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Editorials

  • What we think: We have made good progress on a few issues

    Here is our annual report card for the community, when we evaluate our performance against the goals and objectives we listed last January.

    We have undertaken this process since 2009, and we believe that it is the newspaper’s goal to establish goals and lead the focus and discussion on issues that are of primary importance to all of us.

    As we look back at 2012, at an agenda that was modest by most standards, we can grade our county with an A in several important categories, but we are more unsettled by how many Incompletes we must hand out.

  • What we think: We must ensure our students are safe

    As we have sat and watched our worst nightmare emerge as reality in Newtown, Conn., we are left with only one question that truly matters now:

    Are our students safe?

    When we put on their coats to protect them from the weather, when we place them in vehicles built for safety, when they are delivered into the buildings where they will spend their days, are they truly protected?
    Before Friday, isn’t that a part of life we took for granted? The safest place for a child would be his or her home. Next on that list would be their schools. Right?

  • We congratulate: New grant to help schools

    Thanks to some smart work by Leon Mooneyhan and the folks at the Ohio Valley Educational Cooperative, Shelby County students are about to have a chance to be a bit smarter themselves.

    Mr. Mooneyhan and OVEC partnered with the Green river Regional Educational Cooperative to earn $40 million in federal Race to the Top grants for 23 school districts.

    That’s a wonderful accomplishment in a state that had missed out entirely on earning a piece of one of those grants in 2011. The cooperatives’ cooperation worked well.

  • What we think: Outlet mall critics deserve attention

    We as a community are down to the last Christmas seals of approval for the proposed outlet malls for Simpsonville.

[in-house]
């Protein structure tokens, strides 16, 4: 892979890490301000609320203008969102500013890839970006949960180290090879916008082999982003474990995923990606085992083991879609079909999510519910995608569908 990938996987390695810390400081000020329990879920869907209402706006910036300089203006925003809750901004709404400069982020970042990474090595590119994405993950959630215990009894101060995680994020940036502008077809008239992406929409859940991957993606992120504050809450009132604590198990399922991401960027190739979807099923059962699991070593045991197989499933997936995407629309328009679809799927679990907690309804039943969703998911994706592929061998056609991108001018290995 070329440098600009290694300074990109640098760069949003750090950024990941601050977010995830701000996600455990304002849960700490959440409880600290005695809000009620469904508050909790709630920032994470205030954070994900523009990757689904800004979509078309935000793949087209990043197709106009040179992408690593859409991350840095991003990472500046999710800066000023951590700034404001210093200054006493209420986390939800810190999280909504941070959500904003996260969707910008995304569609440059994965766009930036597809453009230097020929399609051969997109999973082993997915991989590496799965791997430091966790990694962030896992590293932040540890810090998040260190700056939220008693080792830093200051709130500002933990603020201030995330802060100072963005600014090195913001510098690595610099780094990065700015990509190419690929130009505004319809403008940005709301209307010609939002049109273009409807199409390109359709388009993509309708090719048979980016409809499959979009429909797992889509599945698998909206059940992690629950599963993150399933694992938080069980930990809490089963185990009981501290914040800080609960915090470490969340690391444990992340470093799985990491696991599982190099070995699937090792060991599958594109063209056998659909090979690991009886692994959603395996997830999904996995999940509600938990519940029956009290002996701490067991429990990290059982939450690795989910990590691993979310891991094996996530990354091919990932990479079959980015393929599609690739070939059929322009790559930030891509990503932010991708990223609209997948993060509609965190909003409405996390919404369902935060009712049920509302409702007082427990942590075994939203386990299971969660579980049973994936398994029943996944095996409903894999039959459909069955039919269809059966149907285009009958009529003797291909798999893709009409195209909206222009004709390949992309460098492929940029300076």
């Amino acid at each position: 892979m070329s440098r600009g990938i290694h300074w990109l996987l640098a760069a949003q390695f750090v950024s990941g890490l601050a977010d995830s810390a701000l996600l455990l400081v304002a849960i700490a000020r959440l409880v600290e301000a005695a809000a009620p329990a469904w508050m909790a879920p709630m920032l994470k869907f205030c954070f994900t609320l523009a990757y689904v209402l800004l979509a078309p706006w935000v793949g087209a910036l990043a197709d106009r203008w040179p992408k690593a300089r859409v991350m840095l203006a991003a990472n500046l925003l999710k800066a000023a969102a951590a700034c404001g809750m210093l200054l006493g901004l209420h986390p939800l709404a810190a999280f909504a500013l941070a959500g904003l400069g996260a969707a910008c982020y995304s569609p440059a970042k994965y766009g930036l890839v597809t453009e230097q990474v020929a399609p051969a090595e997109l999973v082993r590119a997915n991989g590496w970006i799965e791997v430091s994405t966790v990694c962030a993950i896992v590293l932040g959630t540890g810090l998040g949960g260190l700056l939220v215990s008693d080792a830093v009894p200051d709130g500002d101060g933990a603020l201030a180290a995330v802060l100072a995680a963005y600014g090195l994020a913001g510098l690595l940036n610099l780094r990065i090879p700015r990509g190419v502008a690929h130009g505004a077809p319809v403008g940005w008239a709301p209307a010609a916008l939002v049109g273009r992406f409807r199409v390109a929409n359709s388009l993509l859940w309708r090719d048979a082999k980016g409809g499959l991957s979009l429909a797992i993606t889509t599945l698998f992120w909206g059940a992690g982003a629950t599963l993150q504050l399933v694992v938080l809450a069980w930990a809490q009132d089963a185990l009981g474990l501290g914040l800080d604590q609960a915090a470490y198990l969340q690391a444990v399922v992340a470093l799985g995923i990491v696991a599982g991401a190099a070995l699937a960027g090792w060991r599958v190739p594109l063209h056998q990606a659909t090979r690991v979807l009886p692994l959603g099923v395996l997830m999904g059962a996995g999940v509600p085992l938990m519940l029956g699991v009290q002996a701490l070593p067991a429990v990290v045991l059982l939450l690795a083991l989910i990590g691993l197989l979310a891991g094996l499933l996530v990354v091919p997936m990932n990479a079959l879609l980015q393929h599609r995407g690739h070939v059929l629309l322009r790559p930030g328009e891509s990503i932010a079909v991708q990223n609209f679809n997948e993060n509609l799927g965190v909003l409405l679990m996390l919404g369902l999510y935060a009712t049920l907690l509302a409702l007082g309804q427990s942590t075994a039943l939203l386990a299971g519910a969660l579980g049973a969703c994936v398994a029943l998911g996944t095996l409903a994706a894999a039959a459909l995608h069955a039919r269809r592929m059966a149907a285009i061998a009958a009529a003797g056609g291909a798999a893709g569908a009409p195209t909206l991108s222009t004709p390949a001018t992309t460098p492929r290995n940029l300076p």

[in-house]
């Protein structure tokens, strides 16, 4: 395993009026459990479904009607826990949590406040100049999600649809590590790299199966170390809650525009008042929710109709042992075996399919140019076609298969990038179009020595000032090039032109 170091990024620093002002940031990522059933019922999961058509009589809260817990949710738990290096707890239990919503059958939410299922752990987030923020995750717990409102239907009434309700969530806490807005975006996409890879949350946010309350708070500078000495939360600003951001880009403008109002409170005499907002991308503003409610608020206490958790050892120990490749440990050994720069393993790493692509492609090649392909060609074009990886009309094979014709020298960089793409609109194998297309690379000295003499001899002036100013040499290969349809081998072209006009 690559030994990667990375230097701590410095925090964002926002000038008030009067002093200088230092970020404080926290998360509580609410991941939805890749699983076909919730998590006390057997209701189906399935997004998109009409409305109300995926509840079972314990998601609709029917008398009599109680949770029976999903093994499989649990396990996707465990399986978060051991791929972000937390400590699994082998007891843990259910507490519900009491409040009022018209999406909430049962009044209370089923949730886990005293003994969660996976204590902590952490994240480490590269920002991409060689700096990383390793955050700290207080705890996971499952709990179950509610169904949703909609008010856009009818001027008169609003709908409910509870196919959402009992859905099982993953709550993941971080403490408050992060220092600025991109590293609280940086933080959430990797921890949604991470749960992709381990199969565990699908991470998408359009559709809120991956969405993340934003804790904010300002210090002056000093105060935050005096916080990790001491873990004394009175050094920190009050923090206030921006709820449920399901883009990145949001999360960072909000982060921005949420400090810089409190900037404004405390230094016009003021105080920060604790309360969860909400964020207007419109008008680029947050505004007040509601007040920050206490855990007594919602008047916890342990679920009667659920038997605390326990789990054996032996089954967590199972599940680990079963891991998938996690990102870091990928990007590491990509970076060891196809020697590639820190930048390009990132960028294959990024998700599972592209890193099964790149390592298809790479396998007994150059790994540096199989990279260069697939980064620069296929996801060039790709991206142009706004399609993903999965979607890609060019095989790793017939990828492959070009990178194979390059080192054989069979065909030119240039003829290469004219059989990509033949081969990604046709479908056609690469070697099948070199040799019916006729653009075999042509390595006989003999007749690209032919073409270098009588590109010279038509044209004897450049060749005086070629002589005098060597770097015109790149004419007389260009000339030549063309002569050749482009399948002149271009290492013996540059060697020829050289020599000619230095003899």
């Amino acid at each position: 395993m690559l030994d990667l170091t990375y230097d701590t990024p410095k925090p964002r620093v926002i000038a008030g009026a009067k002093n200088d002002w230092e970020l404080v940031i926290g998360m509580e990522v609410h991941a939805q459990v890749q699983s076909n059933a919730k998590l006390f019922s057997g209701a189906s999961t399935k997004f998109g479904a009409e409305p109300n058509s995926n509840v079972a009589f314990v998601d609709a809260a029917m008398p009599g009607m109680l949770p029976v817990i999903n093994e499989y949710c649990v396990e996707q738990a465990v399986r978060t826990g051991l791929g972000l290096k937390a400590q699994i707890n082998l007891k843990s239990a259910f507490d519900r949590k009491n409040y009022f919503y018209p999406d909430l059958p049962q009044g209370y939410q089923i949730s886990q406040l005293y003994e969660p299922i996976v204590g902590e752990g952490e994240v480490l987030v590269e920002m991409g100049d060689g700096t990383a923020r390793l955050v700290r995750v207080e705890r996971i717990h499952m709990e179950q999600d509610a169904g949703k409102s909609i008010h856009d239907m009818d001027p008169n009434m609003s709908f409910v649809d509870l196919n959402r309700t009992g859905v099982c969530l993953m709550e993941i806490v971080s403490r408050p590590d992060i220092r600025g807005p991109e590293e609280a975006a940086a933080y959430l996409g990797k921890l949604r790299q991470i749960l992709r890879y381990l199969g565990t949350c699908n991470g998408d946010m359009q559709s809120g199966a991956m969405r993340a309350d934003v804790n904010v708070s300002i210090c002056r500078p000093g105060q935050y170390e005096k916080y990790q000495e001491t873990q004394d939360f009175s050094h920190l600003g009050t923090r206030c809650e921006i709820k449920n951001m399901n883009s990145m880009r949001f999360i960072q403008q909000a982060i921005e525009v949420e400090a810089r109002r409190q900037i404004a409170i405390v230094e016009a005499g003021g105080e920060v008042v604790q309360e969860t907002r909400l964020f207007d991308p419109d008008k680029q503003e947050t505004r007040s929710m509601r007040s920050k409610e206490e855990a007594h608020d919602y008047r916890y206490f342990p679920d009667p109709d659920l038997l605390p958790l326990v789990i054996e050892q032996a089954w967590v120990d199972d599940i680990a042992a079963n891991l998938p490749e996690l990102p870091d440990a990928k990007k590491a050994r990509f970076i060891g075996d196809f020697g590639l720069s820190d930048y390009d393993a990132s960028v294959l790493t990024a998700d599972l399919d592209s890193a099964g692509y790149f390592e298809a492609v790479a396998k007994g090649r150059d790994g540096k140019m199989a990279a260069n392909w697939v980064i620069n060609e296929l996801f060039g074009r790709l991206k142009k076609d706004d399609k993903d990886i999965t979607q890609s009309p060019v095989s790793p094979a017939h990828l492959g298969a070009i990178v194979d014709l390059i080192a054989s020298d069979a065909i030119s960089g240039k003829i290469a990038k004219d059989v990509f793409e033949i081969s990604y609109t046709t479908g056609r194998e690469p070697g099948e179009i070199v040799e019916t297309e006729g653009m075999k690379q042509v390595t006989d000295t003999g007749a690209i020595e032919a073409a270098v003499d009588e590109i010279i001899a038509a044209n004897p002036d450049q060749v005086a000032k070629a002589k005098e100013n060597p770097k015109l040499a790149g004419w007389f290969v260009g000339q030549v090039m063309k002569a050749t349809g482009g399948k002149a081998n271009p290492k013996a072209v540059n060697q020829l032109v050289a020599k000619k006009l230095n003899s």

Next Wednesday the Simpsonville City Commission will consider on second reading of an ordinance that signs off on zone changes and site plans submitted by Trio Property and Paragon Outlet Properties, which have partnered on the 64-acre parcel south of Interstate 64 and east of Buck Creek Road.

  • We congratulate: A Christmas gift for Vietnam veterans

    We only can be ashamed that this took so long, but the inclusion in the Shelbyville Christmas parade of a group of former Vietnam War veterans was a wonderful holiday gift for these men and for our community.

    The concept of the parade ride, coordinated by Janie James at Shelbyville VFW Post 1179, means that these veterans finally received a public thank you for the sacrifices they endured to serve in the jungles of Vietnam.

  • What we think: We are shocked by this inequity

    The absurd incongruity of the state’s application of shock probation has added a new twist of the sword of inequity, a new and ugly demonstration of why the law must be rewritten, redefined or – best of option of all – repealed.

    Exhibit 1: Tonya Nicole Brown delivers a baby in a restroom of a restaurant in Shelby County, puts that living baby into plastic bags and shoves them into a trash receptacle, gets back into her vehicle and drives home to Lexington.

  • We congratulate: This year’s great Christmas parade

    Everyone loves a parade, and the Shelbyville Christmas parade on Saturday was certainly lovable.

    Those lining Main Street in spring-like weather certainly seemed thrilled with a long and colorful processional that helped Shelby County greet the holiday season.

    We like that so many groups put together floats, marched or walked or simply just rode along the roughly 2-mile course. We even applaud that members of Shelby County Fiscal Court, Shelbyville City Council and Simpsonville City Commission saved public money by sharing a “float” in the parade.

  • What we think: Breeden murder case provides an education

    The case involving Susan King and the murder of Kyle “Deanie” Breeden of Shelbyville continues to produce new briefs and chapters that introduce many questions and educate us at each stop through the legal system.

    As you may recall, Ms. King last summer had appealed to the courts to grant her a new trial based on new evidence but was turned down by Circuit Judge Charles Hickman because, as he wrote in his opinion, there had been no trial in the first place.

  • We congratulate: The state finalist Collins Titans

    A football team from Shelby County once again is playing for a state championship.

    It has been a long time between drinks of water, so to speak, for football teams from Shelby County, but what a great moment this is for Collins High School, in its third year, to be playing venerable Fort Thomas Highlands for a championship on Friday night in Bowling Green.

  • What we think: Justice report agrees that constables must go

    A study completed last week by state Department of Criminal Justice has come to a conclusion we addressed two years ago: We no longer need constables as part of the law enforcement structure.

    We agreed in 2010 when Shelby County Magistrate Michael Riggs, a former member of the law enforcement community, raised the question to Shelby County Fiscal Court about these elected members of the police community, and we encouraged Mr. Riggs and his fellow magistrates to move toward eliminating these positions.